It seems a long time since someone asked me a difficult question.
It could be that my understanding of ‘difficult question’ has changed over the years, but all of this came into focus for me on Thursday.
I was sitting-in on a meeting – when and where are not that relevant, suffice it to say, it was an orthopaedic trauma conference.
These are meetings orthopaedic surgeons, nurses and theatre staff run every morning in most big hospitals in the UK to review any patients admitted in the preceding 24 hours with ‘trauma’ – that is, essentially, any orthopaedic problem that needs to be treated as an emergency, such as, a broken bone or infected joint.
Traditionally, the junior doctor who has been on-call over night presents the patients to a roomful of people – this fulfils several purposes, as the doctor has seen some of the patients, they are often best placed to describe mechanism of injury, health of the patient, etc., it is also an opportunity for that doctor to learn – and this, I will return-to.
Suffice it so say, the doctor who has been working, often non-stop for 12 or 14 hours, seeing patients in A&E, in theatre and on wards, treating dislocated joints, straightening fractured limbs, although tired from all the work is in a heightened state, having to present cases to a room full of people, most of whom have more experience and have slept soundly in their own beds.
And it is here that my past came back to haunt me, for I was once that doctor, as to how long ago, I can’t be sure.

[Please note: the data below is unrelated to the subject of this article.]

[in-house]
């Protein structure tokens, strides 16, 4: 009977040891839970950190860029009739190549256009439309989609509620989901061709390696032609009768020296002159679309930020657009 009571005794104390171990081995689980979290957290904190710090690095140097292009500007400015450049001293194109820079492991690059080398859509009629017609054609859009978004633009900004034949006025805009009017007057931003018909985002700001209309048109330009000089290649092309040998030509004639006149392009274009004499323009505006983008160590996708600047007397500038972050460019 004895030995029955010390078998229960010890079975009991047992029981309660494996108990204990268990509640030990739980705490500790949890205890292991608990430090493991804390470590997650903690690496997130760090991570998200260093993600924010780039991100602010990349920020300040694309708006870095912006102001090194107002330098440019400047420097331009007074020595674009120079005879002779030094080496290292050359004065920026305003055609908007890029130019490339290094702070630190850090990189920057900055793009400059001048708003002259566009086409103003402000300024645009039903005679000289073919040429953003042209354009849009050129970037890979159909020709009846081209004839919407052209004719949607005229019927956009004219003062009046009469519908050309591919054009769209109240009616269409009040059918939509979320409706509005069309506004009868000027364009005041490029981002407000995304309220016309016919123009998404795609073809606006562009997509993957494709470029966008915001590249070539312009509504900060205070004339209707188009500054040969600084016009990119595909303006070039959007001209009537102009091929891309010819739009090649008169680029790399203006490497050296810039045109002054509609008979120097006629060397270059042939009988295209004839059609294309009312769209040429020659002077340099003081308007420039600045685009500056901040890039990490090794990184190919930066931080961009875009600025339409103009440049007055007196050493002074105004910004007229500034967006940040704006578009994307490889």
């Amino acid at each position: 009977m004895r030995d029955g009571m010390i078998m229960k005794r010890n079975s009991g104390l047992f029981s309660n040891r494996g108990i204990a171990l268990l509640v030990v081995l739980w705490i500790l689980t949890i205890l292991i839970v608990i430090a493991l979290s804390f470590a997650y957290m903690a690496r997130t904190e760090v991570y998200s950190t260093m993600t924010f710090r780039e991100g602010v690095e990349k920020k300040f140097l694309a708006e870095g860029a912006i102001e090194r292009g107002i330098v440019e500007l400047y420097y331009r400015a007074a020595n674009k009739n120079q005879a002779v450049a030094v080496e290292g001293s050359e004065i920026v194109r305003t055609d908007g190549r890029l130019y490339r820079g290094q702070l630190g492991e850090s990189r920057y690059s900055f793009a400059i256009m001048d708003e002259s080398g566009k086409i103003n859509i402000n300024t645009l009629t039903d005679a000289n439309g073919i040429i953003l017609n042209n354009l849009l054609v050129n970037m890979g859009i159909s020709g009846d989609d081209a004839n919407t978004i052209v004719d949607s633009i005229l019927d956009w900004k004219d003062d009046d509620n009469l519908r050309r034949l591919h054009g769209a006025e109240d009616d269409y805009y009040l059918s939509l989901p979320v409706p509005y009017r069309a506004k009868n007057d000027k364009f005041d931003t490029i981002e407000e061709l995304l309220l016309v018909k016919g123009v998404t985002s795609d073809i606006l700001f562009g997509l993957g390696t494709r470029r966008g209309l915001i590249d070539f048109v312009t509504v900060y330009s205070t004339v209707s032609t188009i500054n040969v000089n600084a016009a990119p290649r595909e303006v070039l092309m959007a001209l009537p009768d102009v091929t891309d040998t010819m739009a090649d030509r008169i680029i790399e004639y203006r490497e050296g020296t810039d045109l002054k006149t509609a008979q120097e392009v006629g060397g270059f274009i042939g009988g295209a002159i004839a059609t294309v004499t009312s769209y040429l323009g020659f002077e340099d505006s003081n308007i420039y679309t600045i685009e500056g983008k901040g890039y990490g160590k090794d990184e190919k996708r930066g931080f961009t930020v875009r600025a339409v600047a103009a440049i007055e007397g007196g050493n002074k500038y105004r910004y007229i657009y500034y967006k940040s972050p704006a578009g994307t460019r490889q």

It all came-out when one of the surgeons asked the junior doctor, ‘Is it a posterior or anterior dislocation?’ The question was in reference to a patient who had dislocated their prosthetic hip joint – for the third or fourth time; an unimaginably agonising situation – fortunately, I was able, being a consultant, to sit quietly in the audience, impassive, trying not to reveal my ignorance as to the answer; the poor junior doctor, tired, a little disorientated and at the front of the room did not have an answer – so, he guessed – ‘anterior’ – it was at this moment that years of being in his position flooded back to me.
This was the way they used to teach me at medical school, and, when I was a junior doctor – the questions, placed in such a way, that to say, ‘I don’t know’ would reveal a terrible flaw in knowledge and ability, so usually, I would guess and hope for the best, which, of course, we now know, is the worst possible thing that a doctor, nurse or indeed anyone in any position of care or authority can do – not knowing and being confident to say that we don’t know is a cornerstone of patient safety.
Unless I am 100% sure that it is the left kidney, surely I should ask before I remove the wrong one, or prescribe the wrong medicine or convey the wrong information.
And it is in this very area that the secret to safe, high-quality care, and likely, safe high-quality anything – air-traffic control, teaching, directing, organising, lies – the ability to feel safe in ignorance, the knowledge that not knowing and being safe in your lack of knowledge, so long as you are open with that reality is the essence of safety.
I now know that 90 per cent of hip dislocations are ‘posterior’ – so if I am ever in that situation, if push comes to shove, I could guess, although I would like to hope that I would be confident enough to say, ‘I am sorry, I don’t know.’
By William Blake – William Blake Archive, Public Domain, https://commons.wikimedia.org/w/index.php?curid=8094717
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